LABOUR IN THE CITY
(Special to the "Evening Post.")
AUCKLAND, This Day
With the General Election ten days off. the position: is becoming clarified and. the prospects of candidates in the Auckland Province can be reviewed with* more accuracy than was possible even a week ago. Campaigning has been exceedingly active in both town arid country and greater interest is ; being taken in the coming polls than "; even in 1935. That there will be changes '■'] in the province seems inevitable. Too '■ many minority seats were won by :. Labour at the last General Election for ' the Government to retain them all this 'time. The electors have been organised thoroughly throughout the province. -.' :.-' ■ '■ ' ■
Women have been particularly active, and there is a, strong body of opinion that predicts that the women's vote will turn the election. One feature of the campaign in the city and suburbs of Auckland is that National Party supporters are not only attending the meetings of their "own candidates in large numbers but are also spreading themselves amongst the Labour sup- : porters at meetings of Government candidates and at times asking pertinent questions.
- In the eleven seats surrounding" the jCity- there is no indication that there will be any change except with respect to Eden. ••■•■ This constituency is still the hope of the Nationalists. The fight . is triangular, an independent candidate being Mr. A. E. Robinson, but it is not anticipated that he will take many . votes. The National candidate is Mr. Donald Pool, formerly secretary of the Eden branch of the party. ■* He is an energetic young man, but is rather lacking in experience. Mr. Pool's meetings have been stormy but he appears to. thrive on opposition, and people come from near and far to enjoy the fun. Five policemen were in the hall at a recent meeting and when the chairman ordered the arrest of a persistent ihterjector the meeting became - violently hostile and half of the people ■walked out and held an impromptu Labour meeting outside. Mr. W. T. Aaderton won the seat at the last General Election for Labour with 5946 votes, defeating the Democrat, Mr. A. ■J. Stallworthy, a former Minister of Health, who polled 3481. The Nationalist, Mr. E* G. Clarke, scored 3458. Eden was won by Labour with a minor - ■'' ity of 1148 votes. That is the reason why the Nationalists are making .such a determined campaign of Eden and feel confident of success.
The Auckland Central, Auckland ; West, 'Auckland East, Auckland Suburbs; Eoskill, and Grey Lynn seats were all won last time by Labour with majorities over all candidates, and - there has been hotting; to warrant the assumption that any,'of'"those seats will "/be lost by the Government. Onehunga is the old Manukau seat renamed as ' the result of the report of the Boundary C6mmissioners; There have been some alterations in the boundaries /but ' Labbur supporters are confident that :Mr. £A; jdf; Osbdrne, who ,_won the ■ !"seat' at a by-election-after ' the fornier Labour member, Mr. W. J.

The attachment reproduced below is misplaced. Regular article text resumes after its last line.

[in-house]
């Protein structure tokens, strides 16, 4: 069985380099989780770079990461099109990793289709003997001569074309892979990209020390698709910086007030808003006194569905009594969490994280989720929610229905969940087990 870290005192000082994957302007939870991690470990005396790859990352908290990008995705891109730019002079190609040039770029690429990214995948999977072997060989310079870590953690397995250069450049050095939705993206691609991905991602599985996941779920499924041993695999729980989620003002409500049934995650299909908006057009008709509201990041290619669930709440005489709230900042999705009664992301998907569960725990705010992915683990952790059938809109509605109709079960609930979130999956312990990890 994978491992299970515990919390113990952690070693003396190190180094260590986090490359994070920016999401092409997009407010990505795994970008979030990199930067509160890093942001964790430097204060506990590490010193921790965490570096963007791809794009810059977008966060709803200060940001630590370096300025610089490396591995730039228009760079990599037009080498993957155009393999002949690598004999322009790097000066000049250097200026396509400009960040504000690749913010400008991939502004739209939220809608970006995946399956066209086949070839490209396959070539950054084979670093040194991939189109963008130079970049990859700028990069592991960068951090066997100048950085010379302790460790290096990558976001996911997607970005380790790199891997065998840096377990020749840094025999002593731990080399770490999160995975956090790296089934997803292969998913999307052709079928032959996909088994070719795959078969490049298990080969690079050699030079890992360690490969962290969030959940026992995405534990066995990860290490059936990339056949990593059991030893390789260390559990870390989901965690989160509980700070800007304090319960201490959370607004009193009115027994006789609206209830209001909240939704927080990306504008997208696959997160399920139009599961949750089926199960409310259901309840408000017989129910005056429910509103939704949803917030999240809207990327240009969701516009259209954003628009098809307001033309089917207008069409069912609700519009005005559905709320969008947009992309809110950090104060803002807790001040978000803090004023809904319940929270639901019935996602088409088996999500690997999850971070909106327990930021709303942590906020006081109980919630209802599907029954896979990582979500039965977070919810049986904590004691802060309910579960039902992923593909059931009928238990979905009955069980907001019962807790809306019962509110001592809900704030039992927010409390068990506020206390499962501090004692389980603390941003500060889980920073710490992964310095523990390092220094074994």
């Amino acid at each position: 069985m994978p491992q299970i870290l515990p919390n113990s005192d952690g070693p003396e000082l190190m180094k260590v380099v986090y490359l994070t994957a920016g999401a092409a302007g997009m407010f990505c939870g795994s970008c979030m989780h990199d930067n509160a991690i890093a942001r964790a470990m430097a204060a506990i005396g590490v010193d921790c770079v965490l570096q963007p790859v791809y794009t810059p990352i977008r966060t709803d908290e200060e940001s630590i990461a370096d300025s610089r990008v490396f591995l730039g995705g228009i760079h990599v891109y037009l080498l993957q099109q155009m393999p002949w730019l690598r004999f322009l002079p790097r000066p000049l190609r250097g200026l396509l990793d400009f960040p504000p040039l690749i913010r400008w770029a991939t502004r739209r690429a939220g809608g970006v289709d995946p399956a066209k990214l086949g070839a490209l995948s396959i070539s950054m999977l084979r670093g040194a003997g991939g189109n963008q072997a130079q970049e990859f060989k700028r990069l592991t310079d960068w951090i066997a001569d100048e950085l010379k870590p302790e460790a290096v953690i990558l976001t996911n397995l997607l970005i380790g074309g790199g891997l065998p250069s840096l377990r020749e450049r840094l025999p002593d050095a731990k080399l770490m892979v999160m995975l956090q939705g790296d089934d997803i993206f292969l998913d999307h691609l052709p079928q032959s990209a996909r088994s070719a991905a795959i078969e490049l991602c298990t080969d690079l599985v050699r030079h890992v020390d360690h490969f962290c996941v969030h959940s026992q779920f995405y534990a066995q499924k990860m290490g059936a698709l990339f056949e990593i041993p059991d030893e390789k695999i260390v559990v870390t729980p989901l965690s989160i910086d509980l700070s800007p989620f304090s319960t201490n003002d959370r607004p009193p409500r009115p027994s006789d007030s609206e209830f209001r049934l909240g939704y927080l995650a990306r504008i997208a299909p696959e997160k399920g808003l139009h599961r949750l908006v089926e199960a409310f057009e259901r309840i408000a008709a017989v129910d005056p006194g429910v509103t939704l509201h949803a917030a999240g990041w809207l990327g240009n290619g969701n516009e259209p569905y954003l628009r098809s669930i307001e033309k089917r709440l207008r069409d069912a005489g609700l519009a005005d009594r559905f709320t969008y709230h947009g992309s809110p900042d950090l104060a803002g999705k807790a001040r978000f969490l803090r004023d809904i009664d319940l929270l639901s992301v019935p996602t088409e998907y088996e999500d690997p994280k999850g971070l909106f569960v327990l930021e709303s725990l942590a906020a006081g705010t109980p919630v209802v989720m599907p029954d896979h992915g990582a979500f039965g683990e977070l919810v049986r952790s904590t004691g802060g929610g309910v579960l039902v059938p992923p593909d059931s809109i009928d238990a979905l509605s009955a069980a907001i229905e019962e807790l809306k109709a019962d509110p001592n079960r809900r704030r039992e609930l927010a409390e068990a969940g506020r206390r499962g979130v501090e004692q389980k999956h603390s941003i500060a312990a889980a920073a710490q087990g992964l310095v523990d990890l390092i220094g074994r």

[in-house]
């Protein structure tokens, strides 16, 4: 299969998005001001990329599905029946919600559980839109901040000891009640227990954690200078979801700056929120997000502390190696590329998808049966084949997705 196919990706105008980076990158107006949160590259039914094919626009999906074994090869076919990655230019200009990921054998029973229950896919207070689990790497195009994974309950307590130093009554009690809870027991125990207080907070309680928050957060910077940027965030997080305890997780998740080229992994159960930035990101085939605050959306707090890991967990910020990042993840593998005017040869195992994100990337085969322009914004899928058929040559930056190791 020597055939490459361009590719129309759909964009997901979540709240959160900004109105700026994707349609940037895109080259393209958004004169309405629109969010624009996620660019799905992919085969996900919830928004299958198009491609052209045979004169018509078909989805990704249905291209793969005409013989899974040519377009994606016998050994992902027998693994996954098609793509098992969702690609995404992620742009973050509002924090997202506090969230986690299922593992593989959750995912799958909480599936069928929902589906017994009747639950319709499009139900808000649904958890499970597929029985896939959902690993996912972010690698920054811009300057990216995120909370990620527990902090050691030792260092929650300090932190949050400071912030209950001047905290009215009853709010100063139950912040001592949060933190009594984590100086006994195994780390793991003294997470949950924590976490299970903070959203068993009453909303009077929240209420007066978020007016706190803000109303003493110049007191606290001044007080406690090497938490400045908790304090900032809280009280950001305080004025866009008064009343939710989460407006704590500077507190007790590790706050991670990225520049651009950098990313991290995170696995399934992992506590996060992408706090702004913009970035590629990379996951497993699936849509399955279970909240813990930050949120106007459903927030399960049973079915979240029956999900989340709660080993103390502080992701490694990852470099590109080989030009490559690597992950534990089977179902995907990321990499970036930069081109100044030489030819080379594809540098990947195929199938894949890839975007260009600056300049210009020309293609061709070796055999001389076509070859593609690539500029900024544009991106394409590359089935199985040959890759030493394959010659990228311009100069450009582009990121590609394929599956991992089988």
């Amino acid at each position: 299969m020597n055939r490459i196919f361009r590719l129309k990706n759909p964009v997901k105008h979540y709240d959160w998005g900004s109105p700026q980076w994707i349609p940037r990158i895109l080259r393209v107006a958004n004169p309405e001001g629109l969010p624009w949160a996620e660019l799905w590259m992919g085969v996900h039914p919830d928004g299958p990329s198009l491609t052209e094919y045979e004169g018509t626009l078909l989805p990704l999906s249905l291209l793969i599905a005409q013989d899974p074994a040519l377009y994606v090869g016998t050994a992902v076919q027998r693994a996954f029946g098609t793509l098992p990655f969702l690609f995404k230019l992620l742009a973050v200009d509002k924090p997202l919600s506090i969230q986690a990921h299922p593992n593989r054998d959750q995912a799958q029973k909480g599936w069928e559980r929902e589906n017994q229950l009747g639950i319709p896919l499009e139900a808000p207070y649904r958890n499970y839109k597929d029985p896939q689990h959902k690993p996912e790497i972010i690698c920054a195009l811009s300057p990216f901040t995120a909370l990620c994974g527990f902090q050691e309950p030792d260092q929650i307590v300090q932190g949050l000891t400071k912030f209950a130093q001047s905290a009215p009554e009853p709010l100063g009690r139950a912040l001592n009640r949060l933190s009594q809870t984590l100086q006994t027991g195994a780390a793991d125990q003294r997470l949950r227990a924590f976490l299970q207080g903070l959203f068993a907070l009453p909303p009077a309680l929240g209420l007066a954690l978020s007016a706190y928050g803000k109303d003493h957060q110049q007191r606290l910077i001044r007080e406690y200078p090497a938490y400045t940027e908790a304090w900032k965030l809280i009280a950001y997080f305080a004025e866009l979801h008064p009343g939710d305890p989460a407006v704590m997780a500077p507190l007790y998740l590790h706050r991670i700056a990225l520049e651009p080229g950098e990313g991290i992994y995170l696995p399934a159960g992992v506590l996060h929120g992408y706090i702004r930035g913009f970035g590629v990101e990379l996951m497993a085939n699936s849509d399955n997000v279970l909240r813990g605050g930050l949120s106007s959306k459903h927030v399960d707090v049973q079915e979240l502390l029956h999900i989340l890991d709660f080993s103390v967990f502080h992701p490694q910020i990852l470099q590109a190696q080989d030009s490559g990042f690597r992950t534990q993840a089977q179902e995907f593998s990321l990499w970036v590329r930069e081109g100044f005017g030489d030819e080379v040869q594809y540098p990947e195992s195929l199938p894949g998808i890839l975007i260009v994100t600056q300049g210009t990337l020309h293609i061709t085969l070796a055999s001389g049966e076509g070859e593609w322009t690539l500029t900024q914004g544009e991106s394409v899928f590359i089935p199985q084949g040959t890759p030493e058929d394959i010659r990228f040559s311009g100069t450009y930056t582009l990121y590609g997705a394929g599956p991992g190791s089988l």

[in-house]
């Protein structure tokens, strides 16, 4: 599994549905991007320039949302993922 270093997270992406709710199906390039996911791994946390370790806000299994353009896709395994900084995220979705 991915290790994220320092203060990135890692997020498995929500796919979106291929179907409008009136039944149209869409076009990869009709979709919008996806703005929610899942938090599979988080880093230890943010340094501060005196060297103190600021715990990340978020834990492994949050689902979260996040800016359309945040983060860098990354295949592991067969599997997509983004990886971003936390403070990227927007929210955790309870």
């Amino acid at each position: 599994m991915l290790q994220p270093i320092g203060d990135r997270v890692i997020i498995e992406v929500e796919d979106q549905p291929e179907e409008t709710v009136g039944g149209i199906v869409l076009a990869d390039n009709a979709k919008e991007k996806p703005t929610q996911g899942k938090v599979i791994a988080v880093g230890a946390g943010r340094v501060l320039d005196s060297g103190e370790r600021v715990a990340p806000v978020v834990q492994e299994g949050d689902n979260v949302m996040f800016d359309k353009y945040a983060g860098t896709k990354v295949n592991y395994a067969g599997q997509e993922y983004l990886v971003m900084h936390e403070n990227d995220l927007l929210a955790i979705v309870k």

Jordan, had been appointed High Com- ' tnissibnefc will have ho difficulty in re-' 'ovaisyg.it. His National opponent is Mr. i. Park; a former Mayor of Ortehunga. .'.'• . ..' v Hard campaigning is the order of thfe day for the Waitemataseat, which *'&as underjgone considerable change in Tbotindaries, but Mr. W.. J. Lyon is not likely to be displaced. His opponent '"'for' J the National Party is Mr. J. E. Closed who is putting up a good fight. He lacks the experience and platform 'ability of the sitting member. A large "'slice of the electorate, the marine 'suburb of Devonport, hias been included in the Auckland East con- \ Stituericy," and while there will be a •keen coiitest there the chances are in 'favour of the sitting member, Mr. F. ''W. Schramni. His opponent is Mr. H. <-:T. Merritt.
The new seat Of Otahuhu includes a ■ considerable industrial area and Mr. C. R. Petrie appears to hold a safe seat. His National opponent is Mr. K. B. tTenneht.
If the Auckland province is to play any conspicuous part in turning the Labour Government out of office it will be by the yote of .the rural constituencies, where seven seats are held by Labour on minority representation. The Marsden seat is a case- in point. Mr. J. G. Barclay won the seat lor the Government from Mr. A. J. Murdoch at the last General Election, polling 5215 votes against Mr. Murdoch's 4868. 'In all there were four candidates and the total poll against the winning member was 5633. The contest for this seat is keen. The boundaries have been changed in the north to include the coal-mining' district of Hikurangi, which means a Labour vote approximating 600, but the change in the southern boundaries has not been so favourable to the sitting member. Mr. Murdoch is popular and has done excellent work in the interests of the* dairy industry, and the Nationalists are confident that he will regain the 'seat. ■"' . ■ /" ■ •';'....